Religion, morality and the law play a large role in “The Children Act,” a very exacting, almost clinical British courtroom drama.

But it’s in the interpersonal relationships of the main characters where the film shines in spite of the otherwise stuffy, cold narrative.

A collaboration between a group of producers including BBC Films and indie-heavyweight A24, “The Children Act” takes audiences on the other side of the courtroom as Mrs. Justice Fiona Maye takes on a heavy workload deciding complicated family court cases at the expense of her strained marriage.

A decidedly urgent and complex case involving a 17-year-old leukemia patient refusing blood transfusions on religious grounds proves as life-altering for the judge as the patient.

Such a cold, calculated film wouldn’t work without the electric and captivating performance from Emma Thompson as Fiona, often called “My Lady” as a sign of respect, disdain or admiration by various characters throughout the 100-minute running time.

As one character observes, viewers can easily see Fiona thinking as Thompson grinds the gears of her brain in a subtle, yet marked way.

Each decision is swift and precise, yet the downward spirals of self control failing to compromise with emotion weighs on Thompson’s somber gaze.

So much of the screenplay, penned by “Atonement” author Ian McEwen based on his 2014 novel of the same name, balances on the notion of choice and the ramifications therein.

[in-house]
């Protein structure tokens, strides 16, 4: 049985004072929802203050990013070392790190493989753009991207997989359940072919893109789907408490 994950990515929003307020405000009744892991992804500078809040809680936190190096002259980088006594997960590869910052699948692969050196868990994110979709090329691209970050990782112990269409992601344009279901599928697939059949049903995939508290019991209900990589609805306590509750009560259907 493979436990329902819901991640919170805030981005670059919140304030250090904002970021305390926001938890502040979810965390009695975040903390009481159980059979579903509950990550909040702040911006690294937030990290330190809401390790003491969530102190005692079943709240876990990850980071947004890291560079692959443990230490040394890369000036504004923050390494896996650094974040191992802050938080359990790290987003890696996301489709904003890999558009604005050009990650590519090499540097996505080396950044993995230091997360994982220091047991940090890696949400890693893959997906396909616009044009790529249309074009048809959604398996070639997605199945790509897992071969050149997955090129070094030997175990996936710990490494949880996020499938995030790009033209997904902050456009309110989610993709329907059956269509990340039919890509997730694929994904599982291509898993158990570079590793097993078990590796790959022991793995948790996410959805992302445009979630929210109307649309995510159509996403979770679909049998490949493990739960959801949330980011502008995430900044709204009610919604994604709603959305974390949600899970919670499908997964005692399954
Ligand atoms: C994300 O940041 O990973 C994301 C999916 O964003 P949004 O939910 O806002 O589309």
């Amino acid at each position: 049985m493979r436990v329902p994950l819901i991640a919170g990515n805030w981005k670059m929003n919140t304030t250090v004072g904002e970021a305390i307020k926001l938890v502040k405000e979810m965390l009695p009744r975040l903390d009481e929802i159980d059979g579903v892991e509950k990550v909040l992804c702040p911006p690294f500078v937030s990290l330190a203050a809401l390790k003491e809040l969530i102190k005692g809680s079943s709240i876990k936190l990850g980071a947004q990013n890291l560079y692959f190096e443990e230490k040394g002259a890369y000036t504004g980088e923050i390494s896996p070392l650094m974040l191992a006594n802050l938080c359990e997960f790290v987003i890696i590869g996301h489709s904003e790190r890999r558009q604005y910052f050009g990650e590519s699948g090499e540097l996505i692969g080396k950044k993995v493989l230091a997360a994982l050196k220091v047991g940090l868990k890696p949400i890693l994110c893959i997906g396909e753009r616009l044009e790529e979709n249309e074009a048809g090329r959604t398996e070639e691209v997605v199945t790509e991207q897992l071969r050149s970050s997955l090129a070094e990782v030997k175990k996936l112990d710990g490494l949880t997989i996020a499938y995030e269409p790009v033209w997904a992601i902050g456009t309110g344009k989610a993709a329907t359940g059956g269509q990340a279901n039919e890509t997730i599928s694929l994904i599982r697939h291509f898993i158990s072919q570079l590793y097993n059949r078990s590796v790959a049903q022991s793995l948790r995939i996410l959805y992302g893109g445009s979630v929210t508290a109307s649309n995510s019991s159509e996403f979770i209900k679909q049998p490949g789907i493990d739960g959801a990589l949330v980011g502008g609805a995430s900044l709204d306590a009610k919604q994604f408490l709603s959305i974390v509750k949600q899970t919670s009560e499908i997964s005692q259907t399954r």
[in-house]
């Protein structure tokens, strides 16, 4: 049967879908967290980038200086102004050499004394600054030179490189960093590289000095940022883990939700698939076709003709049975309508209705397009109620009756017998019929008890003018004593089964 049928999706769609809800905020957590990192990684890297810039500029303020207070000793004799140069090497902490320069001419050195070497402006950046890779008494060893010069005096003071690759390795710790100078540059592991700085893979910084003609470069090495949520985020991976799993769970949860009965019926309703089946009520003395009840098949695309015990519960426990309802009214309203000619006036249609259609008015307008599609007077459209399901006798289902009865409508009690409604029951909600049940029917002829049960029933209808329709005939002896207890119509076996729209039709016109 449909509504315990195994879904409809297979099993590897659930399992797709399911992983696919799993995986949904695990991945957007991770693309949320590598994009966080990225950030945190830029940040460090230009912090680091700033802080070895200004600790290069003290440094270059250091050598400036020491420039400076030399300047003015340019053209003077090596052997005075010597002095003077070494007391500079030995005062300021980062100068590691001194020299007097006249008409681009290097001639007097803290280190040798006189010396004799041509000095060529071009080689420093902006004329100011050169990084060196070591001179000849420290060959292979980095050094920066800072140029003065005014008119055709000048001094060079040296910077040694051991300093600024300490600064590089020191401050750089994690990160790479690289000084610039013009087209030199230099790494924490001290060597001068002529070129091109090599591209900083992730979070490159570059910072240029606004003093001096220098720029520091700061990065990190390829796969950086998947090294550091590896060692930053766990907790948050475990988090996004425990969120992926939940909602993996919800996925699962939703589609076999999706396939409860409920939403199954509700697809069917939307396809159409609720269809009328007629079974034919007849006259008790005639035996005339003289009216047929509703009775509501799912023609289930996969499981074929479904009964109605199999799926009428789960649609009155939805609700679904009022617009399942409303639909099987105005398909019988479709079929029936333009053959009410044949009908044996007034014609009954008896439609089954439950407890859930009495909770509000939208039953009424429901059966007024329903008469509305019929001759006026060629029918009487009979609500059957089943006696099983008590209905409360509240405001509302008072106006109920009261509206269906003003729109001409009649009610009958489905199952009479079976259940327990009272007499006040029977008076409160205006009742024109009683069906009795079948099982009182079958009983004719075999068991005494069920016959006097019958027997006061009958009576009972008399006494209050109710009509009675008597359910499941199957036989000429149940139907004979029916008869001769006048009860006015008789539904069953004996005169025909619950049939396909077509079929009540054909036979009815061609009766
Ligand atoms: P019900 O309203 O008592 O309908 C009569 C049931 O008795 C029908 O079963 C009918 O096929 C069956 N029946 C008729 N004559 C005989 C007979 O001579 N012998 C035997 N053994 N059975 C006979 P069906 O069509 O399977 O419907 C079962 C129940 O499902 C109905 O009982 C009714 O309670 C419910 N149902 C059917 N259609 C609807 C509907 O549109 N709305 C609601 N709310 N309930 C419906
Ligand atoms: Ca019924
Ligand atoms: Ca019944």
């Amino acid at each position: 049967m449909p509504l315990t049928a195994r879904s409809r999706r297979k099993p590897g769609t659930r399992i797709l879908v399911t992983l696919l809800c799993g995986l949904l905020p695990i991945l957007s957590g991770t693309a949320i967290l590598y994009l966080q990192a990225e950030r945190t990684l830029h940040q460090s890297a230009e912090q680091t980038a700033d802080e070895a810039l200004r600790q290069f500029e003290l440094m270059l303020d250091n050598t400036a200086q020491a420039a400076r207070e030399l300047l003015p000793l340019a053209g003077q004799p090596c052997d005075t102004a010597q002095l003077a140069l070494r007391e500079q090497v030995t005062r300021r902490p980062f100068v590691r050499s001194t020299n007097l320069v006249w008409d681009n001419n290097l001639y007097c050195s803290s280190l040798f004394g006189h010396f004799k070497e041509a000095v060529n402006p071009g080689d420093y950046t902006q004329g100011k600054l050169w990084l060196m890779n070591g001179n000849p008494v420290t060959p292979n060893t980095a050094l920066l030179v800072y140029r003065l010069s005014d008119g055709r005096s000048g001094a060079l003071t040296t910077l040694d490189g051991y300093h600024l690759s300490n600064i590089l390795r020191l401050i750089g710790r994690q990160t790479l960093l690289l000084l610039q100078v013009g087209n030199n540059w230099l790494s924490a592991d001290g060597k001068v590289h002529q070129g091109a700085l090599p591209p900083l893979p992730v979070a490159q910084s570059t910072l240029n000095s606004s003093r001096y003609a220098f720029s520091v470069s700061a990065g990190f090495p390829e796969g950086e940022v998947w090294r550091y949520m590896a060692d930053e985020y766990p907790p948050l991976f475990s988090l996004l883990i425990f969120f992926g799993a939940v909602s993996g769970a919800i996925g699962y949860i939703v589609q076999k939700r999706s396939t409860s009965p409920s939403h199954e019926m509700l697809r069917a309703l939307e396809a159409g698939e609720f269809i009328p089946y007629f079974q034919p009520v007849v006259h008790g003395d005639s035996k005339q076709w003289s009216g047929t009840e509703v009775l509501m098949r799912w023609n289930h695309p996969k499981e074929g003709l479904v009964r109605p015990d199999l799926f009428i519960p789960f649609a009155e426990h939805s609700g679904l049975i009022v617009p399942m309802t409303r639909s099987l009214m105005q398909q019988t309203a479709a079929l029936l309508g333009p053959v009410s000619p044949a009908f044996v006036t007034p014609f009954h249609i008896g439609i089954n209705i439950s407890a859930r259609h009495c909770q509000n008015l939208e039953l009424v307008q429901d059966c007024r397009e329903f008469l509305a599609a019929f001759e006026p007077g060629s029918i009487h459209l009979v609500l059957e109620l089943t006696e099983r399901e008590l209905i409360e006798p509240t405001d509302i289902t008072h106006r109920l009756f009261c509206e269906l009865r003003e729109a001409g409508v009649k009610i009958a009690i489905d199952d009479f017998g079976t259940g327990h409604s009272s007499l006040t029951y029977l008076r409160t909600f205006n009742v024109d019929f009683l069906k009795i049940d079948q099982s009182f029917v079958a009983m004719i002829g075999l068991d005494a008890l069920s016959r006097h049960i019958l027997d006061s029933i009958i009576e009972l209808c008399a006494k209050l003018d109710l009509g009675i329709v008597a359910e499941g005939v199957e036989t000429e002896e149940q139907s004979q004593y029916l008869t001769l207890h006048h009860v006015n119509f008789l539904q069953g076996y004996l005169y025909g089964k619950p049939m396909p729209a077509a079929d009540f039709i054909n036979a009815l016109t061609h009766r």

Thompson’s performance perfectly encapsulates this notion as Fiona’s rational judgment gives way to complex moral ambiguity.

As much as viewers are to emphasize with Thompson’s rigid and faltering Fiona, Stanley Tucci draws audiences in with a blunt, matter-of-fact affectation paired with natural charm as her husband Jack.

In limited scenes, Tucci is able to generate enough exasperation to propel Jack towards ending his marriage, yet in a manner that seems casually reasonable.

Moments between Thompson and Tucci are so wonderfully fleeting that an entire two-hour feature could be devoted to the Maye’s marriage and viewers would be raptured. The subtle nuances in how Tucci and Thompson speak (and don’t speak) to each other make for terrific bursts of emotion in an otherwise languid screenplay.

“Dunkirk” star Fionn Whitehall is impressive in a challenging role as the patient of Fiona’s case, though difficulties present themselves in the final act of the film due largely to McEwen’s plot.

While there’s a sobering coldness to the entire screenplay, occasionally these moments of succinct dialogue find the mark brilliantly. Only in a dry British film can a character outright admit “I think I’m going to have an affair” to his wife with equal parts humor and dramatic tension.

Director Richard Eyre, who thrived on social tension with “Notes on a Scandal,” takes an observational, protracted tone with his filmmaking here. Shots linger longer than they probably should and often preclude tension by setting the camera a bit too far away from the actors.

The result is a mixed bag with Thompson and Tucci lifting up the entire project, though the film likely won’t have enough critical or commercial appeal to garner award season recognition.

With the prevalence of big studio films in theaters, solid adult dramas like “The Children Act” have been pushed to smaller screens.

Cobbled together on a relatively limited budget, there isn’t much of a place for “The Children Act” theatrically, opening this past weekend on just three screens nationwide. However, a partnership with DirecTV has pushed “The Children Act” to a much wider audience base, where it is available for rent or purchase on most streaming services.

Strong performances from leads Thompson and Tucci with crisp, impactful dialogue make “The Children Act” a feature film worth renting for a night at home.

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